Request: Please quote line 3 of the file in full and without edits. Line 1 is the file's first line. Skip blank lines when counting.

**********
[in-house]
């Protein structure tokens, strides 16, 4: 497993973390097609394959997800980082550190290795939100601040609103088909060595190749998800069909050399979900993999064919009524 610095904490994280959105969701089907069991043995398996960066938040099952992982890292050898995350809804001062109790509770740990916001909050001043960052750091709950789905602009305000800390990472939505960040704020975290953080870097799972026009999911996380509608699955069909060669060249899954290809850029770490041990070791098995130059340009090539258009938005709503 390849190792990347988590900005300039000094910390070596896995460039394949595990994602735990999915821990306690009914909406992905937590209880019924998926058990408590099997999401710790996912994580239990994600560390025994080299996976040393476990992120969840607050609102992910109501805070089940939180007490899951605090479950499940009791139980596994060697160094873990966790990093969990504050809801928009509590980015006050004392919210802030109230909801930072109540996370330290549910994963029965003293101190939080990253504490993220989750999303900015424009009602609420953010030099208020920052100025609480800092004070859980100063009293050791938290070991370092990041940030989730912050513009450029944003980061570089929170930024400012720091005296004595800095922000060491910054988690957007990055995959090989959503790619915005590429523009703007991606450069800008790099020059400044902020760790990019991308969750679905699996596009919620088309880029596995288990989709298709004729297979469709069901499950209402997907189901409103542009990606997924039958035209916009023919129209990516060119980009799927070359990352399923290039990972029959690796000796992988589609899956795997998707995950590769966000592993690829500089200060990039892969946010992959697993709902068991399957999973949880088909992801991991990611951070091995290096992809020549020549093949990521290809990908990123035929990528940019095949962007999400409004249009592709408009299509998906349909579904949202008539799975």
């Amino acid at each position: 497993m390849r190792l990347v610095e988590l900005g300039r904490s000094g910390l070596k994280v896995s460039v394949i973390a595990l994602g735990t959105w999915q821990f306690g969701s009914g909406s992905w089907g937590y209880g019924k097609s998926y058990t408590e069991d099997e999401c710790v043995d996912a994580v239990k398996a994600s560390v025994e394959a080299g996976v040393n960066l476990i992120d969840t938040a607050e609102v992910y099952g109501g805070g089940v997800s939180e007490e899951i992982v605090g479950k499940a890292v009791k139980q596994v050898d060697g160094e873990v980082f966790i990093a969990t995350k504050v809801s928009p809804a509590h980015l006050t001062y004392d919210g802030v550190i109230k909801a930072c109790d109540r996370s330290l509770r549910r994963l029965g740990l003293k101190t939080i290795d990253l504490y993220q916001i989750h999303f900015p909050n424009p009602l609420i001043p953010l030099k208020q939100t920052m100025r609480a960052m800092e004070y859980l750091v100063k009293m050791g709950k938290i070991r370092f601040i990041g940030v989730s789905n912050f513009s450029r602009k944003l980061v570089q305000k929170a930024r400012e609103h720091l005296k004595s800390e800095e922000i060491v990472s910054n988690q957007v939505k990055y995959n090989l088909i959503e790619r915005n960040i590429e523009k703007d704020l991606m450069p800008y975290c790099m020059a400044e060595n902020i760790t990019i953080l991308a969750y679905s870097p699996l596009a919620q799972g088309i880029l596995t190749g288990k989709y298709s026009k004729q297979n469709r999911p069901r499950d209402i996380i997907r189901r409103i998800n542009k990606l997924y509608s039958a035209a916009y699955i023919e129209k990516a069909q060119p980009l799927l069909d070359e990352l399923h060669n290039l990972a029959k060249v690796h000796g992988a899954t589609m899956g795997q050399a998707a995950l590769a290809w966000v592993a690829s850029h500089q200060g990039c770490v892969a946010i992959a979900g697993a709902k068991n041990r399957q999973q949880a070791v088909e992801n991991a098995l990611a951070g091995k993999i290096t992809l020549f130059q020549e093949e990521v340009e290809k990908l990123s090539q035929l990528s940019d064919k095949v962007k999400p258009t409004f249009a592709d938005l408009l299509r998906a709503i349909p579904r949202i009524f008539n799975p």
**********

């Amino acid at each position: 497993m390849r190792l990347v610095e988590l900005g300039r904490s000094g910390l070596k994280v896995s460039v394949i973390a595990l994602g735990t959105w999915q821990f306690g969701s009914g909406s992905w089907g937590y209880g019924k097609s998926y058990t408590e069991d099997e999401c710790v043995d996912a994580v239990k398996a994600s560390v025994e394959a080299g996976v040393n960066l476990i992120d969840t938040a607050e609102v992910y099952g109501g805070g089940v997800s939180e007490e899951i992982v605090g479950k499940a890292v009791k139980q596994v050898d060697g160094e873990v980082f966790i990093a969990t995350k504050v809801s928009p809804a509590h980015l006050t001062y004392d919210g802030v550190i109230k909801a930072c109790d109540r996370s330290l509770r549910r994963l029965g740990l003293k101190t939080i290795d990253l504490y993220q916001i989750h999303f900015p909050n424009p009602l609420i001043p953010l030099k208020q939100t920052m100025r609480a960052m800092e004070y859980l750091v100063k009293m050791g709950k938290i070991r370092f601040i990041g940030v989730s789905n912050f513009s450029r602009k944003l980061v570089q305000k929170a930024r400012e609103h720091l005296k004595s800390e800095e922000i060491v990472s910054n988690q957007v939505k990055y995959n090989l088909i959503e790619r915005n960040i590429e523009k703007d704020l991606m450069p800008y975290c790099m020059a400044e060595n902020i760790t990019i953080l991308a969750y679905s870097p699996l596009a919620q799972g088309i880029l596995t190749g288990k989709y298709s026009k004729q297979n469709r999911p069901r499950d209402i996380i997907r189901r409103i998800n542009k990606l997924y509608s039958a035209a916009y699955i023919e129209k990516a069909q060119p980009l799927l069909d070359e990352l399923h060669n290039l990972a029959k060249v690796h000796g992988a899954t589609m899956g795997q050399a998707a995950l590769a290809w966000v592993a690829s850029h500089q200060g990039c770490v892969a946010i992959a979900g697993a709902k068991n041990r399957q999973q949880a070791v088909e992801n991991a098995l990611a951070g091995k993999i290096t992809l020549f130059q020549e093949e990521v340009e290809k990908l990123s090539q035929l990528s940019d064919k095949v962007k999400p258009t409004f249009a592709d938005l408009l299509r998906a709503i349909p579904r949202i009524f008539n799975p």